Martin, whose spiritual name is Duibhudba, said during the discussion that he does not seek to convert members to become followers of Hare Krishna, but merely to open up people's mind to a new way of thinking. One part of the Hare Krishna philosophy that he wanted emphasize was the detachment from material goods. "Krishna consciousness is based upon the soul, not the body,"said Martin. Martin continued by explaining that this mindset was an important part of the realization that the soul was eternal.

In order to help introduce some of the concepts of Krishna spirituality, Martin helped lead the group in a musical celebration. Students in the Magis Lounge were encouraged to play various percussive instruments and chant a traditional Hindu mantra. Though many students felt uneasy at first, Bradley said it wasn't long before everyone felt comfortable.

"It was pretty energetic," Bradley said, when describing the atmosphere in the room. "At first they didn't know what to make of it, but after a while everyone got into it."

The rest of the article can be found at:
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Subhavilasa das ACBSP, Toronto, CA: Today is Bhismastami

Today marks the appearance of Bhismadeva.  

He was born Devavrata and was the heir-apparent to the throne. He gave up his heirship but also vowed to be celibate for life in order to not have any children that would dispute title to throne. This vow was made to the wary fisherman father of Satyavati, the maiden which the King Shantanu (Devavrata's father) wished to marry.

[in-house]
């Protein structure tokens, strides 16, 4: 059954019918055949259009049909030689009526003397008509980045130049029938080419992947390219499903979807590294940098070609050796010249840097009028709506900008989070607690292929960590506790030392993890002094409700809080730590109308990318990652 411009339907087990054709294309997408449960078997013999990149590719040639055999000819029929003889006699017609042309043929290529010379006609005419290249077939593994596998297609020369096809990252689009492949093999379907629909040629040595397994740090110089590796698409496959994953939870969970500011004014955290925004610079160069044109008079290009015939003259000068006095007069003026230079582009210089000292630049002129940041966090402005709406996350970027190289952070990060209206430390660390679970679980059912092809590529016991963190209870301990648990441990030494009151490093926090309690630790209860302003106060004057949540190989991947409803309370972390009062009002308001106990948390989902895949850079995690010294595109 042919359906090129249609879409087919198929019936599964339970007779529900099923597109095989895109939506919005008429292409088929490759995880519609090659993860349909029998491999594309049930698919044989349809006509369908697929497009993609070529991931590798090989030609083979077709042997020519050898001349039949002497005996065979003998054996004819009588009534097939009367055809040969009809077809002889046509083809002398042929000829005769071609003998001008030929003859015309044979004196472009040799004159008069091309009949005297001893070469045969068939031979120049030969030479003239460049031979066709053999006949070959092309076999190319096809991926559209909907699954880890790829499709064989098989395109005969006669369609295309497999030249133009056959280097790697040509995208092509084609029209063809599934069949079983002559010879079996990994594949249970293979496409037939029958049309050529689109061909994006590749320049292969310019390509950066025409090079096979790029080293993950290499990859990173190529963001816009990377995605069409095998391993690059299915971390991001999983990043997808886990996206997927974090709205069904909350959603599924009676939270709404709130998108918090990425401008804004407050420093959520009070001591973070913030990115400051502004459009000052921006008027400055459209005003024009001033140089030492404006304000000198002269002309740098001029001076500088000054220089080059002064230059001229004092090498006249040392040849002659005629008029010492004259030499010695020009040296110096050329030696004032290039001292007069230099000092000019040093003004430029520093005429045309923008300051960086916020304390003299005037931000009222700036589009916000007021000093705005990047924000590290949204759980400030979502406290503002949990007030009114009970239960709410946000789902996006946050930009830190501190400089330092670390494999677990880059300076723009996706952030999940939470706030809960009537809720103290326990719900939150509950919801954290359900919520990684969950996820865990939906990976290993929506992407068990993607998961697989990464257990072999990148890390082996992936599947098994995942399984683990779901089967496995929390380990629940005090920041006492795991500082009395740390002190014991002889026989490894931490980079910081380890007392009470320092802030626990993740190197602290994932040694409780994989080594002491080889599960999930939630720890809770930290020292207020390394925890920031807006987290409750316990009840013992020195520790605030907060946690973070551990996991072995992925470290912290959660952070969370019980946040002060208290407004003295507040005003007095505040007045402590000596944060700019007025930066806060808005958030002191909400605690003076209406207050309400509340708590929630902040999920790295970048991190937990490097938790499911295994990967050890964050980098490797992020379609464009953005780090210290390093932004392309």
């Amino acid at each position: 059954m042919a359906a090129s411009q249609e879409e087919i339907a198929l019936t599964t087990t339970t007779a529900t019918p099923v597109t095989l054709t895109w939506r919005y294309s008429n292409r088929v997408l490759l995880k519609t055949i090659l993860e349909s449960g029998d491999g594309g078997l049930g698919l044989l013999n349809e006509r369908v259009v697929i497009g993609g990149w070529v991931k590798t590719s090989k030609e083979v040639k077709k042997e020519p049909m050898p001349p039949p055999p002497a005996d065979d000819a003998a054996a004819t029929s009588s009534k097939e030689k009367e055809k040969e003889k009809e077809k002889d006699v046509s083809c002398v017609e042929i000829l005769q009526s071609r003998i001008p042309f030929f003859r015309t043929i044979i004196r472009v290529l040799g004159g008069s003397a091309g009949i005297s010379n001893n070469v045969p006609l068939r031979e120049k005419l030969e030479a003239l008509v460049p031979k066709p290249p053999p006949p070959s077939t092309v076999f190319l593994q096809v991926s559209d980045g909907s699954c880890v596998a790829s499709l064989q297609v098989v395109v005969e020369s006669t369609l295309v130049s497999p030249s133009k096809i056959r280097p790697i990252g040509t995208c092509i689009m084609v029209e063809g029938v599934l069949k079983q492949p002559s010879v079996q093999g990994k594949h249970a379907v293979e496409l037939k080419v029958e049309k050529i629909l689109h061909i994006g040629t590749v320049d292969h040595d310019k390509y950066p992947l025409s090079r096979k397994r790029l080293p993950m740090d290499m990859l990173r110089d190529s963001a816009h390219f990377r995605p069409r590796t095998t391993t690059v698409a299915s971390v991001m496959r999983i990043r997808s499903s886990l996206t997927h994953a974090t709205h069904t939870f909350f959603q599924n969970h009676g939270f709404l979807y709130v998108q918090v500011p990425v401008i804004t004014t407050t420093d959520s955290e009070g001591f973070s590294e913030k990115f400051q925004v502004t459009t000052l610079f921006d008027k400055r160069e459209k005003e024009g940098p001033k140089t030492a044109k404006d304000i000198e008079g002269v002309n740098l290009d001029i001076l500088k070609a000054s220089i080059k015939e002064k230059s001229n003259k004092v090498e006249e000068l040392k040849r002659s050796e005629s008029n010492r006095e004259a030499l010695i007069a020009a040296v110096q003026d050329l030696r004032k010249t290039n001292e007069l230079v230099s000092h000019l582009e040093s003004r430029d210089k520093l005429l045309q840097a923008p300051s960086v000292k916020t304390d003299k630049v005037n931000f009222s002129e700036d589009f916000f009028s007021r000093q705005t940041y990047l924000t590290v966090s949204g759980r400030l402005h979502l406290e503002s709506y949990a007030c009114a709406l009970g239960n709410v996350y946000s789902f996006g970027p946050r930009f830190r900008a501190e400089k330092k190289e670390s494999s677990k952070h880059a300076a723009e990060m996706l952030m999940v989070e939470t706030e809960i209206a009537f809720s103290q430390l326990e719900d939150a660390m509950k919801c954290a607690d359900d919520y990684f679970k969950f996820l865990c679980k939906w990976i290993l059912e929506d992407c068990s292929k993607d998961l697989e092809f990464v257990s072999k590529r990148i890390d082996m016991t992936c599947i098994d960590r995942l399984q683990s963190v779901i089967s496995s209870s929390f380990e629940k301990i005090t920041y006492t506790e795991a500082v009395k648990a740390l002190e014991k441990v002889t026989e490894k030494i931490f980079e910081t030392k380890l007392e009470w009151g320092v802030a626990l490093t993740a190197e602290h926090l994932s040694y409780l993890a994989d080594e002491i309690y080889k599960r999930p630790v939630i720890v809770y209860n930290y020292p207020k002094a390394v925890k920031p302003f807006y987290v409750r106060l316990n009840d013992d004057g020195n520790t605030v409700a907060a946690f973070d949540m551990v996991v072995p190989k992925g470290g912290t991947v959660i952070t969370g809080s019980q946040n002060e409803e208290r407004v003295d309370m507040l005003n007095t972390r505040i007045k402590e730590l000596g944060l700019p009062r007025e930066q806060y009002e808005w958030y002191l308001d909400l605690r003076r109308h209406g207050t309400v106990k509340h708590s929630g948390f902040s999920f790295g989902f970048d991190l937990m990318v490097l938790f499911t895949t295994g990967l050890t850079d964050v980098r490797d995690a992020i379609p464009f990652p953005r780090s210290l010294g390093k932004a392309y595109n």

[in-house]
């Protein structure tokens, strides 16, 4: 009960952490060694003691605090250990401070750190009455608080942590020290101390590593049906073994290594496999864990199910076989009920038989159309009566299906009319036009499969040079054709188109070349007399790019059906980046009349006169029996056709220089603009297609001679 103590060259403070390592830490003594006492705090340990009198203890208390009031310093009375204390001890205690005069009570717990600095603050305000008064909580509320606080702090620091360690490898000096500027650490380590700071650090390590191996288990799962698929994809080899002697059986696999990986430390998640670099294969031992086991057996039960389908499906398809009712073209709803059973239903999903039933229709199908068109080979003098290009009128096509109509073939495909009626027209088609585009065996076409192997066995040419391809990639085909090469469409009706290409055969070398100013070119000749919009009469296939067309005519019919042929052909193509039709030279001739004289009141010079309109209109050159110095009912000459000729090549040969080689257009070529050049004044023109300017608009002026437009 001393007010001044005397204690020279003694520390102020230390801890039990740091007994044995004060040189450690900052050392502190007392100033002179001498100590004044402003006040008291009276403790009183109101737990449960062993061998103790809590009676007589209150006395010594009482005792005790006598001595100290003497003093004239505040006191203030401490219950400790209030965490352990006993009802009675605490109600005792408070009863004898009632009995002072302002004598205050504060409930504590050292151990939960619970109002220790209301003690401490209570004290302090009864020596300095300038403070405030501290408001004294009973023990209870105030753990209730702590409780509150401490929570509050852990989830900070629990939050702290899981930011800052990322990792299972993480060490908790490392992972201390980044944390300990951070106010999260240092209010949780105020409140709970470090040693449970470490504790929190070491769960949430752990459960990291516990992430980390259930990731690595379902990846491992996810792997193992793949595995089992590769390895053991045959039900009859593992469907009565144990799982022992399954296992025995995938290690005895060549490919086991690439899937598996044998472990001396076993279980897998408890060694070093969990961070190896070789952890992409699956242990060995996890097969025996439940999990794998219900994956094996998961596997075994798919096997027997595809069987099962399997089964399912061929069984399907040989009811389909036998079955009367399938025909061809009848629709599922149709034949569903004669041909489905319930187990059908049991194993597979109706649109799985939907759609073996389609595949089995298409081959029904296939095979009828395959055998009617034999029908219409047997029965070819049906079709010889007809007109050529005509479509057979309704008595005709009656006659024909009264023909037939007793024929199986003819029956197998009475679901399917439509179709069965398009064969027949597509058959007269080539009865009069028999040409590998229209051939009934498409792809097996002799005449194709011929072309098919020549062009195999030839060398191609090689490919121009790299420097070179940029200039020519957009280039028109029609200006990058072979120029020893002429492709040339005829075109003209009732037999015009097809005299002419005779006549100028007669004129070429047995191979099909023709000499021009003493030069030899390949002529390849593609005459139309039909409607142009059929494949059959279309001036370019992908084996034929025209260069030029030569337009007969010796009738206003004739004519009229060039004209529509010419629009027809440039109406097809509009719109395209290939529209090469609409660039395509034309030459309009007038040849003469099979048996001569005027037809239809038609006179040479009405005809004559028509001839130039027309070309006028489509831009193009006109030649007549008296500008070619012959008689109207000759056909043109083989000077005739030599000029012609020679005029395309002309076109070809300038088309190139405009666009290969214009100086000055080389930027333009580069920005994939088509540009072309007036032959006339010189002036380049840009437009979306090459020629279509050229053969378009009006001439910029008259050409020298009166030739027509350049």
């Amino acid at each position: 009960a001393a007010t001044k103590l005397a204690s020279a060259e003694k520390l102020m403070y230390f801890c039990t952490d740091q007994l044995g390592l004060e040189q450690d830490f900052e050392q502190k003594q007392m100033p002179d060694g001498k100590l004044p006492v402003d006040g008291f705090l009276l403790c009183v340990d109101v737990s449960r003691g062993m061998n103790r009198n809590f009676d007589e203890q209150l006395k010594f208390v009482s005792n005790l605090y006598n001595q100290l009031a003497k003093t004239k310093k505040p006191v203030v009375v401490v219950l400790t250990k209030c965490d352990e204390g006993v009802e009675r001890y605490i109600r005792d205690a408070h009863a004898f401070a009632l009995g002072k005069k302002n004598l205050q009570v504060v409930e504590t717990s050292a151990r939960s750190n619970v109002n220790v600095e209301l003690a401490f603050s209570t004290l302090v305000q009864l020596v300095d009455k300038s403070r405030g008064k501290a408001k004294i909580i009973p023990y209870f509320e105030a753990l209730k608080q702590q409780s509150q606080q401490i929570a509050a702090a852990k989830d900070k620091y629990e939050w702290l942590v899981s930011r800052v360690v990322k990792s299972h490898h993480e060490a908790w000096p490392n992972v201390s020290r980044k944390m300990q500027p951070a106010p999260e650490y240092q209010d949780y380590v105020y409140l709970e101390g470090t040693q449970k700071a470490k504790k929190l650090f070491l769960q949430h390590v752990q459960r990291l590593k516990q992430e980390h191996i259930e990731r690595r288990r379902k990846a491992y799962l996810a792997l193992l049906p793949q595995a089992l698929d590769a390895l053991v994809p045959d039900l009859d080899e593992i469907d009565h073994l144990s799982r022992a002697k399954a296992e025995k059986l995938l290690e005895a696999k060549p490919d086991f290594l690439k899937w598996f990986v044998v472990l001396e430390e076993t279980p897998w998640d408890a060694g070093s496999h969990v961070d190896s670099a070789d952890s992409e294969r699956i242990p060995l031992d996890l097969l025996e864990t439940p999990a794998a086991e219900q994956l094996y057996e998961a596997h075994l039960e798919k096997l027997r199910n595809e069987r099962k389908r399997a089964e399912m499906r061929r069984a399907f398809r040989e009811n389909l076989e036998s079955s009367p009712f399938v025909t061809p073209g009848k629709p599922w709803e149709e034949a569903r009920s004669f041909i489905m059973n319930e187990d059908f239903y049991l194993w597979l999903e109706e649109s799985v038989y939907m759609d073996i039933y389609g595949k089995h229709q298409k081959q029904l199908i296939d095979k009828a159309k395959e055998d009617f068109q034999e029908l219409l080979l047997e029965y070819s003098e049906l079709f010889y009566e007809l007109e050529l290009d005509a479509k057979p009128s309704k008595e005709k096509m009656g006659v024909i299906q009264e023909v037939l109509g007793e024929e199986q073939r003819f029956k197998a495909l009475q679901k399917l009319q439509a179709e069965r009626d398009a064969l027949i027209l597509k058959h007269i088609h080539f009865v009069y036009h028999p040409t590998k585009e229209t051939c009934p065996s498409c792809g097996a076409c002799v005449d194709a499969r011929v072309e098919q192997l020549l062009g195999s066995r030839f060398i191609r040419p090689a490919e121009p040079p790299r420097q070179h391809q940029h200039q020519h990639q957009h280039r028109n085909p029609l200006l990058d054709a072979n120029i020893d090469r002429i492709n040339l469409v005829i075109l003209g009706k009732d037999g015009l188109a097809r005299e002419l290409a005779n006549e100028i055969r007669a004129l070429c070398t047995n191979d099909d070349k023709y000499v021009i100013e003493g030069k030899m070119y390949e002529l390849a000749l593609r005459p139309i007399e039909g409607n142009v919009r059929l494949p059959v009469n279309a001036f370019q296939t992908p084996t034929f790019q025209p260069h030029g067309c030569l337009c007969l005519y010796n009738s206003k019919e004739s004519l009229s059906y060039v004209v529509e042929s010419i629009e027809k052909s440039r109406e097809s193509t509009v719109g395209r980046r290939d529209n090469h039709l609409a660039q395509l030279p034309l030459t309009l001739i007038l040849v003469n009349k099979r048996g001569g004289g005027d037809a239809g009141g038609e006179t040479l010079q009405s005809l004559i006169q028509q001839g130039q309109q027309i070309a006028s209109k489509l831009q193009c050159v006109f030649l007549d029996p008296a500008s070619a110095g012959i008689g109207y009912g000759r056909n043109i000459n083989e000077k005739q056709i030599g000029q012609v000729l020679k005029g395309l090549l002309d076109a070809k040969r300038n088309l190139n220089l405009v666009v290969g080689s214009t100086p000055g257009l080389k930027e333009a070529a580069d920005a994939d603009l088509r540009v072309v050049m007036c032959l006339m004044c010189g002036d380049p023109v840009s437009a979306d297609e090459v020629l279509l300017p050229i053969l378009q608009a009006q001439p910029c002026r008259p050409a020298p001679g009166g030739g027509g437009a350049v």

Because Devavrata had sacrificed so much and taken such a solemn oath, it was decalred that henceforth he would be known by the name Bhisma. In additions the loving father, King Shantanu gave him a boon that Bhishma would die only when he wished. This boon has great significance as to when and how Bhisma leave his body at the end of the Mahabharata.

So today we can pay our respects to the great leader, warrior and celibate, Bhismadeva and honour his value of duty, truthfulness and cleanliness that Bhismadeva maintained to his last breath. Lord Krishna and the Pandavas did indeed pay this honour and respect to Bhismadeva even in the final days as Bhismadeva lay on a bed of arrows in the battlefield.  

May the code of truth and duty light our Krishna Conscious path.
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ISKCON News.com: ISKCON Devotees Join UK Food Relief Program

By ISKCON News Staff for chakra.org on 9 Feb 2011